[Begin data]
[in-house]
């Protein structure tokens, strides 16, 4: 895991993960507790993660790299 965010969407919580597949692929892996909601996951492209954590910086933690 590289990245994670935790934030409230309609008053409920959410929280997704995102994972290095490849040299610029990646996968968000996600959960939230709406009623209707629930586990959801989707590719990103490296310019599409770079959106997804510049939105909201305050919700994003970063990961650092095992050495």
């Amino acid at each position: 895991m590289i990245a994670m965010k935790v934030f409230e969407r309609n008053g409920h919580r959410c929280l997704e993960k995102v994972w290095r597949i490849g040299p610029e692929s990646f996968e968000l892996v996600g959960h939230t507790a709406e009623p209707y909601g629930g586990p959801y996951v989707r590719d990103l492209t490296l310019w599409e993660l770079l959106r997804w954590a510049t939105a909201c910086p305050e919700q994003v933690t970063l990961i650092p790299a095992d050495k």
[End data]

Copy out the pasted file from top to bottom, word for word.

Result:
[in-house]
């Protein structure tokens, strides 16, 4: 895991993960507790993660790299 965010969407919580597949692929892996909601996951492209954590910086933690 590289990245994670935790934030409230309609008053409920959410929280997704995102994972290095490849040299610029990646996968968000996600959960939230709406009623209707629930586990959801989707590719990103490296310019599409770079959106997804510049939105909201305050919700994003970063990961650092095992050495």
């Amino acid at each position: 895991m590289i990245a994670m965010k935790v934030f409230e969407r309609n008053g409920h919580r959410c929280l997704e993960k995102v994972w290095r597949i490849g040299p610029e692929s990646f996968e968000l892996v996600g959960h939230t507790a709406e009623p209707y909601g629930g586990p959801y996951v989707r590719d990103l492209t490296l310019w599409e993660l770079l959106r997804w954590a510049t939105a909201c910086p305050e919700q994003v933690t970063l990961i650092p790299a095992d050495k």